To attract and retain talent in Hong Kong, it is necessary to solve the schooling problems of their children. Thus Hong Kong established international schools many years ago.
This report noted Hong Kong Drifters’ concerns about local school education and their hope for mainland institutions to come to Hong Kong to run schools. Among them, the most worrying about Hong Kong schools among respondents is the “lack of home country education” (84.72%).
Hong Kong people sometimes interpret patriotic education in the Mainland as political and ideological education. This includes raising the national flag, singing the national anthem, and even teaching the superiority of the Chinese system.
However, the report’s authors believe that home country education not only refers to political education but is integrated into the whole curriculum. This includes subjects such as Chinese and history and in-depth introduction to the history and culture behind the article or event. The authors believe that these are currently not available in most Hong Kong schools.
For example, in the Mainland, students at elementary level are made familiar with the most prominent literary and artistic achievements in Chinese history. There are also courses in the mainland that introduce legal and moral education based on common concepts in life.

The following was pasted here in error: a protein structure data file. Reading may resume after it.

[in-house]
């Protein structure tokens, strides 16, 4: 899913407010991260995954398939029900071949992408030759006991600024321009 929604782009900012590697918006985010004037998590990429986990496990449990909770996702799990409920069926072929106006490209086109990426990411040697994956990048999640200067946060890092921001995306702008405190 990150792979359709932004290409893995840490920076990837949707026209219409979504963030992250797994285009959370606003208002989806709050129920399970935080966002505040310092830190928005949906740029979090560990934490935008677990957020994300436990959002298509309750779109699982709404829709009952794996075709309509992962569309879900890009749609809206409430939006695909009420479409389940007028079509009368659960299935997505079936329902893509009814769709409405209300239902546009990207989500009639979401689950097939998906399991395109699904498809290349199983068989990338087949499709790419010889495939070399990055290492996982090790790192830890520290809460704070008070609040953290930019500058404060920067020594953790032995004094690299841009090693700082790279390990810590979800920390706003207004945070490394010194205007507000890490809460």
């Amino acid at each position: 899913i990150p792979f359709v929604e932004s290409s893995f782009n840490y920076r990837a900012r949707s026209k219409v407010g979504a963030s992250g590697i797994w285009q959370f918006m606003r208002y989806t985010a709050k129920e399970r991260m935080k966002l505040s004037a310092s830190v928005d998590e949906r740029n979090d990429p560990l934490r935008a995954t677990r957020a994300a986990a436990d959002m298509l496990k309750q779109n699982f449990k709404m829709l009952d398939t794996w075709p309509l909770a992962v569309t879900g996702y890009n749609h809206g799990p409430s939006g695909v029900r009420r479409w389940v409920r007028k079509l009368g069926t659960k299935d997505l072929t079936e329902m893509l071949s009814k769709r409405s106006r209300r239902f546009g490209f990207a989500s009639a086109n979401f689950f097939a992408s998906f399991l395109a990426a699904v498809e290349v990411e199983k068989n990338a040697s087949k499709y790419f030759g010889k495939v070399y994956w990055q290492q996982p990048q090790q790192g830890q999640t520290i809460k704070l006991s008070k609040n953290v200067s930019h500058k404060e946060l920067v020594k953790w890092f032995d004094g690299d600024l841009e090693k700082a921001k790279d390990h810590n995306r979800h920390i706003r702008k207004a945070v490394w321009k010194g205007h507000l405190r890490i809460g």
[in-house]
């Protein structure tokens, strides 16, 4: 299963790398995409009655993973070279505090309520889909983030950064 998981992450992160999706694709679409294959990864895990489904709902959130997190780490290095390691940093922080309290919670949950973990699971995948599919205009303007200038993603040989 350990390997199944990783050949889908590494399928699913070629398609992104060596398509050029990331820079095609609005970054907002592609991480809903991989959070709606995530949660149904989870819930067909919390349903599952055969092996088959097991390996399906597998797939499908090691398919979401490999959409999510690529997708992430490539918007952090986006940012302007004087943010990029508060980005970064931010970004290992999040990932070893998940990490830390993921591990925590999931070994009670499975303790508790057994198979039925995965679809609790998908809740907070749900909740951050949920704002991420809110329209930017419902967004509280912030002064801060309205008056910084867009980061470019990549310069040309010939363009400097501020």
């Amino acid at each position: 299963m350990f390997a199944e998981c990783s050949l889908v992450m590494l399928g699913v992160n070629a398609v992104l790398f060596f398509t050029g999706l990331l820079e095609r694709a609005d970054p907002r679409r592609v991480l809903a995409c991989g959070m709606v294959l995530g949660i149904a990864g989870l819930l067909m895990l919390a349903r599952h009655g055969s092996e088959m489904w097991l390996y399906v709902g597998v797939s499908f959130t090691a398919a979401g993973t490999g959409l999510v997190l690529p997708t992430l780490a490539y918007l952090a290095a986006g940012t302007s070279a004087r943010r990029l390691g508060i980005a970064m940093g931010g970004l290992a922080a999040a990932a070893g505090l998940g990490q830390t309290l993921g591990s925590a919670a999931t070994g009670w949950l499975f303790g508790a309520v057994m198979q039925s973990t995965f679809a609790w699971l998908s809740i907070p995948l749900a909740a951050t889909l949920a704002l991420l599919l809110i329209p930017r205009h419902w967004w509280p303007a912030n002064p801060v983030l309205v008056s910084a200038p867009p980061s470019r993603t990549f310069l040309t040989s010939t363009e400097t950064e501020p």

The survey also shows that 44% of parents are worried about the level of education in Hong Kong. Despite the relatively superior average level of English in Hong Kong, the level of Chinese and mathematics has been significantly lower than that of key schools in the Mainland. Any parent hopes to make their children more competitive and able to accommodate more possibilities in the future. If you want to go to overseas universities in the future, the strength of key primary and secondary schools in the Mainland is no less than any traditional prestigious schools or international schools in Hong Kong.
The report also points out that mainland educational institutions have experience in running schools overseas. For example, in Singapore, where the level of primary and secondary education is very high, a Chinese educational institution opened an International Baccalaureate school with a Chinese curriculum as early as 2006. “Maple Leaf Education”, an educational institution listed in Hong Kong, also has three overseas schools located in Canada and Australia, offering middle school or one-stop courses from elementary school to middle school. In recent years, Chinese educational institutions have built primary and secondary schools in places such as Brazil and Malaysia.
These all reflect that quality education will always have a market in the world.